The exodus created a ripple effect through Arsenal nation creating the impression that the club were inferior - ultimately due to the notion that money has become power in football. the ambiance of the Emirates became increasingly hostile Young players coming up through the youth system had to endure the trepidation of playing in front of disenchanted supporters. This hindered the free flowing mentality youth should express on the pitch as fear took over. The experienced players began to realise that the young generation weren't providing the assets to compete for trophies, partly due to their football naivity and introduction to the simmering tension that the club had become. The philosophy was doomed from that moment forward – the identity of the club was lost. No longer a club that could bring through the best youth talent in the world that were destined to become world class combined with being a club that doesn’t have a philosophy of flashing the cash.

Frustration amongst Arsenal fans is rife and is quickly turning into unsubstantiated anger at one another, despite the commonality of all ultimately wanting the club to win. The glorious football that Arsenal played throughout the majority of Wenger’s tenure has turned into timid, boring football that lacks conviction and desire. Some blame Arsene however, I lay the football on the pitch solely at the feet of the players. Yes, Wenger’s tactics may be questionable, his squad may have gaps however, that is no excuse for the spineless way the players have crawled into their cocoon of safety and let their manager get nailed to the cross each and every week by even the most staunch Wenger advocates.

Throughout my football career, I have played for some managers I consider mentors and others of which I think should be coaching little league baseball rather than be stood on the touchline barking orders. However, never have I gone onto a football pitch and given less than 100% of my effort for my team – all of them. Sometimes my technical performances have lacked conviction – in those circumstances I supplemented through digging into the concaves of my soul to put double the effort in the form of sheer passion and desire. Who did I have to answer to at the end of the day – well, every evening I left the pitch and went home, I had to look in the mirror and determine if I was proud of myself – I answered to Chris Verdi, the most fierce critic I have ever had.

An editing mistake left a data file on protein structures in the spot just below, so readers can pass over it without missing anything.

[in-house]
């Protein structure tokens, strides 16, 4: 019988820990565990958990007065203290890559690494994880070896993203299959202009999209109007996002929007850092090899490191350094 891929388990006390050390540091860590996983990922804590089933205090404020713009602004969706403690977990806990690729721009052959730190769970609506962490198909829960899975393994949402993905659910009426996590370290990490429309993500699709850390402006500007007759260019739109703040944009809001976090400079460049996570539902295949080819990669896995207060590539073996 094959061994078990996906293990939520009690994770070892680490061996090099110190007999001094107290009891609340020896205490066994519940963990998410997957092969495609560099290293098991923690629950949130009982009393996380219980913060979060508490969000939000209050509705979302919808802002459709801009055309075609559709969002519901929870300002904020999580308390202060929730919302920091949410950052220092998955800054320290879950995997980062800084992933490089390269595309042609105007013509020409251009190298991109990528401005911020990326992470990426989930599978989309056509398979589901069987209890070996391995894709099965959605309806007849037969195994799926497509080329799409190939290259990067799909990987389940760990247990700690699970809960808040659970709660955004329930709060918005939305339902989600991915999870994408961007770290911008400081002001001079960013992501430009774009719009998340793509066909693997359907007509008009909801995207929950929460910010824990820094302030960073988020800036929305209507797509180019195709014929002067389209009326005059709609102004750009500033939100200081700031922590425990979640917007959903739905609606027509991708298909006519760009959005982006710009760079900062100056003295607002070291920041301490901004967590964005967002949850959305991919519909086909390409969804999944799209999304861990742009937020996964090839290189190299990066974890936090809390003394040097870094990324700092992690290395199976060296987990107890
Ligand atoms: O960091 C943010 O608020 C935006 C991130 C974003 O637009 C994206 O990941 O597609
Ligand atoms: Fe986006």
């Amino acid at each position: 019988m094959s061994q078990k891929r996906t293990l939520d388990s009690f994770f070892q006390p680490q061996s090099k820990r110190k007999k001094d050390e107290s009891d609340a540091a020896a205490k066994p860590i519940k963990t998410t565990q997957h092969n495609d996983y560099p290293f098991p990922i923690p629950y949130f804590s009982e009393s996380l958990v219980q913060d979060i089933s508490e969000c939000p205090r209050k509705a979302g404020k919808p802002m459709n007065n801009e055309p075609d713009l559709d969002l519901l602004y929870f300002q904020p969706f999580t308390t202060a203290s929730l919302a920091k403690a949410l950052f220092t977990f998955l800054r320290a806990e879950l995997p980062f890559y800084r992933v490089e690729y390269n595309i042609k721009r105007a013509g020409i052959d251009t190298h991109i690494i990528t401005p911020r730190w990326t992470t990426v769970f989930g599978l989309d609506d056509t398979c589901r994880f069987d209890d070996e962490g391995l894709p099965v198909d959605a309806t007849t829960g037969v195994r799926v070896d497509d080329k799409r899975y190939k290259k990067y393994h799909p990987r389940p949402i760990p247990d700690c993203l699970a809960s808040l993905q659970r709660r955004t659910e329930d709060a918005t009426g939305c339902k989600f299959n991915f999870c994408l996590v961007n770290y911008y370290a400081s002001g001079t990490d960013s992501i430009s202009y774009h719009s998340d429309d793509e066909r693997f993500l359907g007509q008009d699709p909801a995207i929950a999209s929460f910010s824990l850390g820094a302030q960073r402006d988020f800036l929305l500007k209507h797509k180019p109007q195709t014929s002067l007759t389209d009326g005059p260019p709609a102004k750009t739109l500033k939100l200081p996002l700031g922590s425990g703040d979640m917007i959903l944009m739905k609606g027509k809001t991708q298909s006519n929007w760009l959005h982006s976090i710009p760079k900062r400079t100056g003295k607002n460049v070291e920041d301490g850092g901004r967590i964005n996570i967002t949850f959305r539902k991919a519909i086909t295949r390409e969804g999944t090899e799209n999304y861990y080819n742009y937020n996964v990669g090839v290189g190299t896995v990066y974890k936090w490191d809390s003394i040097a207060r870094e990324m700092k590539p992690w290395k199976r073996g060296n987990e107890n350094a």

If you're a player, you have a job to do - DO IT - Thierry Henry is magnificent in this video

What I see and hear is players not putting in the effort for the manager and this isn’t just at Arsenal Football Club. I witness it at every level of the game today. Attitudes and a conviction that the world owes you something – if I don’t get it or don’t like what I get, I’ll throw a strop until change is exercised. It’s utterly pathetic and a sad reality of football in today’s era. It’s the disease of selfishness.

Ultimately, Arsene Wenger will leave Arsenal Football Club but the identity crisis the club has is attributable to everyone. The downward spiral has increased pace and I'll be extremely surprised if the club finish in the top four this season. Ultimately, change will be enacted however, I don't believe the problem to be solely Arsene Wenger. The ownership, the board and the players have acted in a cowardly fashion refusing to publicly condemn critics of their leader. One must wonder if there are deeper issues at the core of the club which the lack of transparency over the years seems to exemplify.

There is definitely an ugly side to the beautiful game.